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Biology 130l Exam Review

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Biology 130l Exam Review
1. Identification of Some Macromolecules
1) What are 2 types of treatment controls, and explain each.

Positive control: gives positive result if experimental conditions were followed correctly
Negative control: gives negative result if experimental conditions were followed correctly

2) What are the most abundant elements in living material?

Carbon, Hydrogen, Oxygen, Nitrogen, Sulfur and Phosphorus

3) What are the 4 major biological macromolecules?

Carbohydrates (monosaccharides & polysaccharides), lipids, proteins, & nucleic acids.

4) What is the original colour of iodine, and what colour does it turn in presence of starch and glycogen?

Starch: yellow --> blue-black (amylase in starch reacts with iodine)
Glycogen: yellow --> reddish-brown (due to the multi-branched component)

5) How do plants and animals store simple sugar glucose?

In the form of polysaccharides. In plants, starch is the polysaccharide with glucose units linked by glycosidic bonds. Glycogen, in animals, is a larger polymer.

6) How do starch and glycogen differ?

Molecular weight, overall shape and degree of branching in the final polysaccharide structure. Amylose is unbranched and helical, where glucose units are joined by a(1-->4) linkages. Amylopectin has straight, branched sections from a(1-->6) linkages. Glycogen is similar to amylopectin, but more highly branched.

7) What makes sugar a reducing sugar?

The terminal aldehyde group makes it an aldose sugar, which reacts in Benedict's test to make glucose a reducing sugar. Blue solution will develop precipitate ranging from yellow, green, red or brown (positive).

8) What happens when benedict's solution mixes with solution with reducing sugar?

The blue cupric ions (Cu++) in benedict's solution get reduced to Cu+ by the terminal aldehyde group. The amount of Cu2O formed is proportional to the concentration of free aldehyde groups.
4Cu+ + 2OH +2e --> 2Cu2O + 2H+ +2e

9) What gives a false positive reaction?

Presence of other substances that could be oxidized (i.e. ketose sugar --> fructose)

10) What test is done for proteins? And how does the colour change occur?

Biuret test; The peptide bonds in the proteins with Cu++ ions and alkali give a violet peptide complex.

2. Isolation of Some Macromolecules

1) Why should the yeast be grinded with water and sand?

It will rupture the cell walls and cell membrane; the glucan (cellulose) in the cell walls, and glycogen, proteins and NA in cytoplasm will be released.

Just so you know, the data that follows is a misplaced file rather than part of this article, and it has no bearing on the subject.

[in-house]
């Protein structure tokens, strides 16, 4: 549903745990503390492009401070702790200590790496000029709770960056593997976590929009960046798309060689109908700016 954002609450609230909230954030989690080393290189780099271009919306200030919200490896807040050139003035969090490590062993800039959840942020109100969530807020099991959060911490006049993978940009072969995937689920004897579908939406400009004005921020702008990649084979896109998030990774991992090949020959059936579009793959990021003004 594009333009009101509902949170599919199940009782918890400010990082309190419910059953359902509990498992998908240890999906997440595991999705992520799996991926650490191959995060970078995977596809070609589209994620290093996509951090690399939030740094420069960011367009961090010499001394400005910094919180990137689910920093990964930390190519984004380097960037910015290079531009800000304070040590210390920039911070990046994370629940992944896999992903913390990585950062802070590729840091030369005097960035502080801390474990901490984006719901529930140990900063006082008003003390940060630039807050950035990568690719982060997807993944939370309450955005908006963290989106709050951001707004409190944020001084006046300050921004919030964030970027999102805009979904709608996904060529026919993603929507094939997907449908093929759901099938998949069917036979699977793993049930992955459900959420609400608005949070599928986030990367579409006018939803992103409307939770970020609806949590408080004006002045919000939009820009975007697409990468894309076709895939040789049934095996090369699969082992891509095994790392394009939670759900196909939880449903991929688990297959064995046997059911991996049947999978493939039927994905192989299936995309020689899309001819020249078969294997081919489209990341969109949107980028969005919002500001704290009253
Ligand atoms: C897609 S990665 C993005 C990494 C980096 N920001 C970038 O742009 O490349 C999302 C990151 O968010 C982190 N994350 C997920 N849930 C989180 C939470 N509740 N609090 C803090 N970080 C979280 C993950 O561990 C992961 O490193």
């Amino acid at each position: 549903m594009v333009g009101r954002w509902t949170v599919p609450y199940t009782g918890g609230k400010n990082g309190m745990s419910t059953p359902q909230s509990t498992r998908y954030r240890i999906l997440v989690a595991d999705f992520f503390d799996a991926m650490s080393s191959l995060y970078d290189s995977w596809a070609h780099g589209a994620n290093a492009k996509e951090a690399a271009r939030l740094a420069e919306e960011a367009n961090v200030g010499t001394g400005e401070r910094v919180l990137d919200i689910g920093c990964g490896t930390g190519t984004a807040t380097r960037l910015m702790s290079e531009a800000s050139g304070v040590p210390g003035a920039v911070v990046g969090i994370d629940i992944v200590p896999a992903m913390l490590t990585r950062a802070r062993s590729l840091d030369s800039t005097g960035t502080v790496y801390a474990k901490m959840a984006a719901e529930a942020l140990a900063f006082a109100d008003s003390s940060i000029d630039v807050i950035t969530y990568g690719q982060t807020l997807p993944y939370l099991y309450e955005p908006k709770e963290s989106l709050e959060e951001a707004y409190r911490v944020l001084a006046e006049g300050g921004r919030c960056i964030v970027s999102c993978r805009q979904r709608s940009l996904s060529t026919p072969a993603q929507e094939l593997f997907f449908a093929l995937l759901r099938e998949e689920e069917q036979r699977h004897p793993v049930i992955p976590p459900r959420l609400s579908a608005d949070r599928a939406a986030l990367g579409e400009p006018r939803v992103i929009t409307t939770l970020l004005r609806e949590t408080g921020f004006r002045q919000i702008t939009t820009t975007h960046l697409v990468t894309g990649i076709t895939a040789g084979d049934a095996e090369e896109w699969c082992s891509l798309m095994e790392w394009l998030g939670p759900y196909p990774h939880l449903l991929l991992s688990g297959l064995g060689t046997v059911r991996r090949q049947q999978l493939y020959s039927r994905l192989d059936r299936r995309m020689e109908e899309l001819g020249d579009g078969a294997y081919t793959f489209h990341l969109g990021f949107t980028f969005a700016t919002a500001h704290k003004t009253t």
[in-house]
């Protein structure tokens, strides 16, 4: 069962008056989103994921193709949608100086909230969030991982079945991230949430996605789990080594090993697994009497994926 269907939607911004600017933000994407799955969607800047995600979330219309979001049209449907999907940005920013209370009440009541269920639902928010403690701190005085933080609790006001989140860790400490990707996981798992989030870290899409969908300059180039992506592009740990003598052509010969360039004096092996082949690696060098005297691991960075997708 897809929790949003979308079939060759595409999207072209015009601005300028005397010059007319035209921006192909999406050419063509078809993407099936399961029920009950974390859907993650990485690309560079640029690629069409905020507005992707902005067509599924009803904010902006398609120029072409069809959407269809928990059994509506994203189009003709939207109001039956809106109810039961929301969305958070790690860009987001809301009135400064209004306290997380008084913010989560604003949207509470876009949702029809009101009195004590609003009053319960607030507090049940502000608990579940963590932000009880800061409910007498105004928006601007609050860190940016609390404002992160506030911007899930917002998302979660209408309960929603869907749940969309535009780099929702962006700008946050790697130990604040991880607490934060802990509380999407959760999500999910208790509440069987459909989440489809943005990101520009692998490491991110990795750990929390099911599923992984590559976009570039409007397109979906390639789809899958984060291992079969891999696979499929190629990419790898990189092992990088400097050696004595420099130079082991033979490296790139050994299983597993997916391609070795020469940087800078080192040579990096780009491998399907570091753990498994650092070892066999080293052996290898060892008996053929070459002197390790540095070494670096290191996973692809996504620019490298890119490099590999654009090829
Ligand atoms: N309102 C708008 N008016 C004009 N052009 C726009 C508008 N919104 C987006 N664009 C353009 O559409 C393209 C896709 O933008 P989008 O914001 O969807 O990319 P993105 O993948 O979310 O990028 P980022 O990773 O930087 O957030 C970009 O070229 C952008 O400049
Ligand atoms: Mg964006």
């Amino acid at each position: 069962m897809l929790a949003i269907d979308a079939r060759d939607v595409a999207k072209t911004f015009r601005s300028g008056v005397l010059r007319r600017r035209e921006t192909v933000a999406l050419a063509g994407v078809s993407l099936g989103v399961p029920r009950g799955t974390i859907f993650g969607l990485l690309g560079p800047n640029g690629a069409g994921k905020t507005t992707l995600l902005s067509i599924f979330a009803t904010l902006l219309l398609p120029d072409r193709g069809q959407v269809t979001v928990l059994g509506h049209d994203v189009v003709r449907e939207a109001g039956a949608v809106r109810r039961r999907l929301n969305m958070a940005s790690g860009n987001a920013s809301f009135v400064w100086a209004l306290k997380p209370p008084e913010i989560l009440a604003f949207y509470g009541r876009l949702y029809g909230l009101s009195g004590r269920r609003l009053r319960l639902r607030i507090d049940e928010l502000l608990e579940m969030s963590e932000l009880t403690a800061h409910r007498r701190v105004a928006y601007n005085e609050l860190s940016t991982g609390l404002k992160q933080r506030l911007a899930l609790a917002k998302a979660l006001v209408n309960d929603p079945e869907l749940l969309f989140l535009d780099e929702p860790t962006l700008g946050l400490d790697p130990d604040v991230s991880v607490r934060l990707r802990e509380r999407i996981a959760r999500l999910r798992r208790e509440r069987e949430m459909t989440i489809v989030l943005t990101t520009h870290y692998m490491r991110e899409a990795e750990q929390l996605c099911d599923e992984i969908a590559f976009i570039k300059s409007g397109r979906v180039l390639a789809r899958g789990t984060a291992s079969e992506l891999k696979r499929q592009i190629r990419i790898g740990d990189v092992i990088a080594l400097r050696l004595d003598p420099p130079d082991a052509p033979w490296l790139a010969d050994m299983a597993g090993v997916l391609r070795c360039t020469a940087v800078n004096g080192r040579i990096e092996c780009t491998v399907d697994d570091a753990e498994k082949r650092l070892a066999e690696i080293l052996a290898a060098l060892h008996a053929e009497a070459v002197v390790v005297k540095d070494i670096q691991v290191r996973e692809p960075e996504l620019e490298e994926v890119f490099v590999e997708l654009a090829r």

2) What is TCA used for?

Polysaccharides (starch and glycogen) are soluble in TCA. Proteins and NA aren't, so they'll remain in suspension.

3) What is centrifugation?

Supernatant is liquid above the pellet. The pellet is also precipitate. Controlling the speed and time of a centrifugal run will allow particles of different sizes/properties to be separated from the same suspension.
A fractionation technique where centrifugal force sediments suspended particles at the bottom of the tube.

4) What is in the supernatant, and what is in the pellets?

Supernatant: polysaccharides
Pellet: proteins and NA

5) What does NaCl do to the pellets?

Nucleic acids are soluble in strong NaCl, but protein isn't so it will remain in suspension.

6) What will boiling do to the protein? What will centrifugation do?

I will thicken (coagulate) the suspended protein molecules. Centrifugation will pack the proteins into a pellet, and nucleic acids will be the supernatant.

7) Why is ethanol added to supernatant?

NA are insoluble in ethanol, so it will precipitate out of the solution to form a white suspension.

8) After centrifugation, H2SO4 is added to the pellets. Why?

NA are soluble, so it will go into the solution.

9) What will boiling the acid do?

It's a hydrolyzing process, so it will break up NA into component nucleotide subunits, and then eventually into base and sugar and phosphoric acid subunits.

10) What's the difference between the boiled and unboiled NA solutions?

Boiled: Hydrolyzed NA
Unboiled: Unhydrolyzed NA

11) What will barium hydroxide do?